Welcome Back! If you are just getting started, I suggest you go back and review the previous posts in the series here.
Make a “Not To Do” List
A couple days ago I talked about keeping a schedule, and part of that discussion focused on how I integrate my to do list into my schedule.
I get a lot of benefit from having my to do list, it helps keep me on track and makes sure things do not slip through the cracks.
As much as I am a fan of to do lists, today I want to talk about something else that is just as important.
A “Not To Do” list.
We all have way too many demands on our time, and we need to decide what things we either do not like doing, or things we find are not contributing to our overall productivity.
One way to come up with a list such as this is to find out what your time is worth. The way you do this is to look at what you make in a year, and divide that number by 2000. I say 2000 because the number of work hours in a year is 2080, and I am allowing two weeks vacation.
Some people figure it differently, but for our sake this is what we will use. Here is an example:
So in the example we figure our time is worth $25/hr. Given that, if we can pay to have something done at less than $25/hr, it would make sense to outsource that task.
Before you start, I understand that every hour we are not doing something else does not translate into extra money. If this will strain your finances, I would not recommend outsourcing things you cannot afford to outsource.
However, this gives you a bit of a benchmark when deciding what not to do. For example, I hate mowing the yard. Really more than anything else. Because of this, I pay someone to mow my yard. Do I actually make more money during that time that I am not mowing the yard? No, not most of the time. However, it is worth spending that money so I do not have to do it.
Conversely, that is time I can spend doing things I do enjoy such as spending time with my family.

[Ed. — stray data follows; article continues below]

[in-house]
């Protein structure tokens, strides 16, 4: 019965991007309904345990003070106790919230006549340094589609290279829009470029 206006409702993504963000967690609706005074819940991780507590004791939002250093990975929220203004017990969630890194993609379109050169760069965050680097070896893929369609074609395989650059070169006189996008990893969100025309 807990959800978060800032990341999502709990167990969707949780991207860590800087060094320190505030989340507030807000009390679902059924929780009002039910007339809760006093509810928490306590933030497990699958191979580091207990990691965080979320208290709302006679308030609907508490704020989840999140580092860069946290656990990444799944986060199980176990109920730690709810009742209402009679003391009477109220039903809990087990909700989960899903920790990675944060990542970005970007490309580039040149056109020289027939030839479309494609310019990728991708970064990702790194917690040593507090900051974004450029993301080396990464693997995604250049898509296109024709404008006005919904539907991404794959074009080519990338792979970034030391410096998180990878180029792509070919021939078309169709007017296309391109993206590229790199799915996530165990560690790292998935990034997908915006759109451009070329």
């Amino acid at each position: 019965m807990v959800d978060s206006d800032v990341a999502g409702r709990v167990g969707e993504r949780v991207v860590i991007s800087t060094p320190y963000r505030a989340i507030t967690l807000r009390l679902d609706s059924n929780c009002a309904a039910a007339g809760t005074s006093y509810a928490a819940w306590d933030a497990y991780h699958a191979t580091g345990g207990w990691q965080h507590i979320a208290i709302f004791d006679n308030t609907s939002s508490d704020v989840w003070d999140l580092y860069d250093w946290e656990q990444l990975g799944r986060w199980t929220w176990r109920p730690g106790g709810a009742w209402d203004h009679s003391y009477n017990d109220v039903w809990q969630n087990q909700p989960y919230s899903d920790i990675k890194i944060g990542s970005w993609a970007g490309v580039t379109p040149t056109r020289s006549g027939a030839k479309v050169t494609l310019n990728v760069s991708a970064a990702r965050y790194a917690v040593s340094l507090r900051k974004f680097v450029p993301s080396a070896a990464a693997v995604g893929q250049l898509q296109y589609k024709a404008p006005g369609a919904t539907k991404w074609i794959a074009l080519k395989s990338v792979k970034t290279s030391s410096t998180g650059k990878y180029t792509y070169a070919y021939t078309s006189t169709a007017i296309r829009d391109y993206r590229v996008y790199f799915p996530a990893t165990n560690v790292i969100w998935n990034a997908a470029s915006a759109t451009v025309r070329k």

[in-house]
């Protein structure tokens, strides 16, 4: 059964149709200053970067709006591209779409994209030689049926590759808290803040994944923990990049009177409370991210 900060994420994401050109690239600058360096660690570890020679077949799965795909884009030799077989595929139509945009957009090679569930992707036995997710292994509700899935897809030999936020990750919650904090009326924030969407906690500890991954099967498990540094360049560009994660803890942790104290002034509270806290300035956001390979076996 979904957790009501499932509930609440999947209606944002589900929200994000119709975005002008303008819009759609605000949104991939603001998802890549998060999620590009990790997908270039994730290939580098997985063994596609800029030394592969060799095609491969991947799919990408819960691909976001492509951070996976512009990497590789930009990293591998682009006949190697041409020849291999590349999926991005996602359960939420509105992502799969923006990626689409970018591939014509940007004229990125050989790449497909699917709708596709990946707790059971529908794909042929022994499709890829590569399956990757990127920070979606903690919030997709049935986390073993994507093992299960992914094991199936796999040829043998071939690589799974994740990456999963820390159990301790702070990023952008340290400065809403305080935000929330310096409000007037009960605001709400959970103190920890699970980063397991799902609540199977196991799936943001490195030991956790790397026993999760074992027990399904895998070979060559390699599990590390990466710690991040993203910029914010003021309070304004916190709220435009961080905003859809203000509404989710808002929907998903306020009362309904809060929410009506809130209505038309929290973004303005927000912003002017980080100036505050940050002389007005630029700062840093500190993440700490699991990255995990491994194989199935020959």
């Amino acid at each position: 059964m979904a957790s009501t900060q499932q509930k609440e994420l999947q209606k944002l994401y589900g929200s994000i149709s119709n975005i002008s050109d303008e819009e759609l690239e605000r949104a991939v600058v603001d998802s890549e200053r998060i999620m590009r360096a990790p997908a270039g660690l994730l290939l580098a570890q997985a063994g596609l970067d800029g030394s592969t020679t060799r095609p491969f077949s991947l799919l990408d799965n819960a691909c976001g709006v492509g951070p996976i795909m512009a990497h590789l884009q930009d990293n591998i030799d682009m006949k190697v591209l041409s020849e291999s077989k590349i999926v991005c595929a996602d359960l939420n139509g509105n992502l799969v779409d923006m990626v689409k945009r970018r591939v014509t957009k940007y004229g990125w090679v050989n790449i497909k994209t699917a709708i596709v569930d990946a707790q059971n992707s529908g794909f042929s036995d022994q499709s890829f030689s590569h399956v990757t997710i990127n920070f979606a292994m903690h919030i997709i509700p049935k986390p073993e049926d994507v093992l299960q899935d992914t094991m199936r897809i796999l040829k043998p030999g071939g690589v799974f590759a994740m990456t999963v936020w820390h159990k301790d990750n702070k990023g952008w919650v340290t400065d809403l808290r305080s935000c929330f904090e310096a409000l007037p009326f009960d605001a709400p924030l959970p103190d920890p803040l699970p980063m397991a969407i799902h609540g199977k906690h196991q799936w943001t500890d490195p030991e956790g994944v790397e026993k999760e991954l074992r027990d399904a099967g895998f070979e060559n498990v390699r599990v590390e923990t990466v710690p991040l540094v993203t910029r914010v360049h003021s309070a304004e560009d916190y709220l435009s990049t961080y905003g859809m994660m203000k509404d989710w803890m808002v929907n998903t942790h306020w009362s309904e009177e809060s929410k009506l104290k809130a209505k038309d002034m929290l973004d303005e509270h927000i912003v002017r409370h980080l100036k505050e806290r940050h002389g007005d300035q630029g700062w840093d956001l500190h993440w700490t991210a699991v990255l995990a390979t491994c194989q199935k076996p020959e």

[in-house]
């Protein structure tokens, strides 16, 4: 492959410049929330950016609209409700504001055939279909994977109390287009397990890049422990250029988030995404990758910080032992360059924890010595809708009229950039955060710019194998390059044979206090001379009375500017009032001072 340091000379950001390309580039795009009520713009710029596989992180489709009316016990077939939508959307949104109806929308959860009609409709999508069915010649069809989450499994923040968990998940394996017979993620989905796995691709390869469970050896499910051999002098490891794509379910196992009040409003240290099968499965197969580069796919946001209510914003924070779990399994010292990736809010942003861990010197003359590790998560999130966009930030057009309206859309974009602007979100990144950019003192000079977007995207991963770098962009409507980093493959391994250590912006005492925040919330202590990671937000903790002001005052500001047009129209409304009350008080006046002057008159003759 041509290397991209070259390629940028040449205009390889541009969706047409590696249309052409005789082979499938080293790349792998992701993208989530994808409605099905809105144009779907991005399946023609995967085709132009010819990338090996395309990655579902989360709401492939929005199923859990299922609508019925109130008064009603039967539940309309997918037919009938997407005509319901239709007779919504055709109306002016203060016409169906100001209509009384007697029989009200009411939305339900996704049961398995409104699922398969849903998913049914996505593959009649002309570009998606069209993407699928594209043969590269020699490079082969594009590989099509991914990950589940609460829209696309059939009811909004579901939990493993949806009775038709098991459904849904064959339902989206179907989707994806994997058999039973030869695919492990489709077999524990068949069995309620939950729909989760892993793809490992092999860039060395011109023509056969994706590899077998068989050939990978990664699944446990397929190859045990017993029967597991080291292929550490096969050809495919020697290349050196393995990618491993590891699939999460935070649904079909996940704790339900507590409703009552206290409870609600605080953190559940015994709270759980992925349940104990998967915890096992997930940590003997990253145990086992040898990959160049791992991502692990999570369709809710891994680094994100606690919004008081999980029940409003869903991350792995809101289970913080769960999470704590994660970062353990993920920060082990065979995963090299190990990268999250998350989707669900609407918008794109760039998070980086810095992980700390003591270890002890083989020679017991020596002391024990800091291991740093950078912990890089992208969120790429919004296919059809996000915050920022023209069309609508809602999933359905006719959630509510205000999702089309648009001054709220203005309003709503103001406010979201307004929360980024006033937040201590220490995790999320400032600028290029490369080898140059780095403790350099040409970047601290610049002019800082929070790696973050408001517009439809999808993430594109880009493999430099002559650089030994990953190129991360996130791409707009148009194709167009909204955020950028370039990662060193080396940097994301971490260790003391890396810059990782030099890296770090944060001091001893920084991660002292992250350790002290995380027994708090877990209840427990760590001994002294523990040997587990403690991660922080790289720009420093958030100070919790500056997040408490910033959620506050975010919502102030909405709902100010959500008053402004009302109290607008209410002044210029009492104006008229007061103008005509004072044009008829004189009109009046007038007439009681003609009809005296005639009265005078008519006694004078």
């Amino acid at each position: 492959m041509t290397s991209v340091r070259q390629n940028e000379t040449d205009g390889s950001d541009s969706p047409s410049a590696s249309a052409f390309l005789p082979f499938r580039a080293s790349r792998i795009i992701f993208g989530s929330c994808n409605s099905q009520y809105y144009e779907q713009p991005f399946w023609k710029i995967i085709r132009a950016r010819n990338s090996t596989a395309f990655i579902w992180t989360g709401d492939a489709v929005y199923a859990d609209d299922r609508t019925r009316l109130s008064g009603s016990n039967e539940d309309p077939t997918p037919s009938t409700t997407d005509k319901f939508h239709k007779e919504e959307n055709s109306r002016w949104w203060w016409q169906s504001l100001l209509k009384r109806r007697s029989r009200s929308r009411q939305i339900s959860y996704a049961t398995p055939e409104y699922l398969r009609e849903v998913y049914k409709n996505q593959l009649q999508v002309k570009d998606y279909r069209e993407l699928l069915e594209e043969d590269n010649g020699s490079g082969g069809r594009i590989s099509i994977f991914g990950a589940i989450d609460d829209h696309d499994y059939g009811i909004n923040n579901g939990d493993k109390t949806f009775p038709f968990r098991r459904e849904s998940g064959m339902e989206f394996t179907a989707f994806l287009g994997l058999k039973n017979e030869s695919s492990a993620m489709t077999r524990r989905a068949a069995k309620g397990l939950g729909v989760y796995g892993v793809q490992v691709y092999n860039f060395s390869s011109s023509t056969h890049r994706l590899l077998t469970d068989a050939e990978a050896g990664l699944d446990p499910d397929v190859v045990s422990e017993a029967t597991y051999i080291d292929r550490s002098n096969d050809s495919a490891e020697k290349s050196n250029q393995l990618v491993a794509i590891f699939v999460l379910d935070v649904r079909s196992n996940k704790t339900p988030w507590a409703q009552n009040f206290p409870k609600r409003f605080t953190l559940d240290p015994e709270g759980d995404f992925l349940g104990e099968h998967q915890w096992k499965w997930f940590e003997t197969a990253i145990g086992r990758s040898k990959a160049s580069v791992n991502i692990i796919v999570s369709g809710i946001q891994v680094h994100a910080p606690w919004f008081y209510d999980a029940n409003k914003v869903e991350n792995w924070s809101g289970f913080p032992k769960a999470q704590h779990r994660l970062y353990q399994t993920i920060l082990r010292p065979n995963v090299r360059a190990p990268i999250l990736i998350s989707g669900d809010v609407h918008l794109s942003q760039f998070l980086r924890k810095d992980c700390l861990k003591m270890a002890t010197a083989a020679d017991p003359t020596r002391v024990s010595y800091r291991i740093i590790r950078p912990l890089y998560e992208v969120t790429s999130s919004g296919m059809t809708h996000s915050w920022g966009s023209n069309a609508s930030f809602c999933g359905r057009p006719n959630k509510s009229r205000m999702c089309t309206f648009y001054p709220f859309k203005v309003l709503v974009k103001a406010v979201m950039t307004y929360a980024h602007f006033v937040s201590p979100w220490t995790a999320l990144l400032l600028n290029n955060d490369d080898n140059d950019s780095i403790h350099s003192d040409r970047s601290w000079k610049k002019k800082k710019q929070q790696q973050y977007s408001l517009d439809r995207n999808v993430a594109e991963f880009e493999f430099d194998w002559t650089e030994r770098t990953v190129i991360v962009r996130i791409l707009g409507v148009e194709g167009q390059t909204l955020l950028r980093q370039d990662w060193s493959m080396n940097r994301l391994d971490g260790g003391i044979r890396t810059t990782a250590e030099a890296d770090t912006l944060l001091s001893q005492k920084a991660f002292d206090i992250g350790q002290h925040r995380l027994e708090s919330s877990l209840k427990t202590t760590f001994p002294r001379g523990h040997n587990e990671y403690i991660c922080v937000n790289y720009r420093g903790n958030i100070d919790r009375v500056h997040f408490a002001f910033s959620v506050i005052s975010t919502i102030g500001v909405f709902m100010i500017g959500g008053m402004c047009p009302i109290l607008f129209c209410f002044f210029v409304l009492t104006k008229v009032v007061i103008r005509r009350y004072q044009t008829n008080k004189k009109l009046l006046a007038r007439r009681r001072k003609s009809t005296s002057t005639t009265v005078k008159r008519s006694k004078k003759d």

The point is to take a look at the things that are demanding your time, and decide which ones you really are getting benefit or pleasure out of doing, and get rid of the things you can.
We all have the same amount of time no matter how rich or successful we are, so we need to maximize the effectiveness of the hours that we are given.
Today I want you to set aside some time and really look at what you do on a daily basis. Take these things and categorize them into must do’s, like to do’s, and do not like to do’s.
Once you have them categorized, see if there are any in the last category that you can delegate, pay someone to take off of your hands, or that you can just delete from your life. One big one that a lot of people can delete is senseless phone calls.
Take notice of your phone calls for the next week, and notice how much time is spent with idle chit chat such as:
How are you? (wait for long winded response)
What are you doing this weekend? (another long winded response)
Of course there are some of these conversations you want to have, but I am sure there are many that could be cut short by simply saying at the outset, “I am pretty busy, what can I do for you?”
You will be surprised after performing this exercise how much of your time you can regain just by creating your “not to do” list!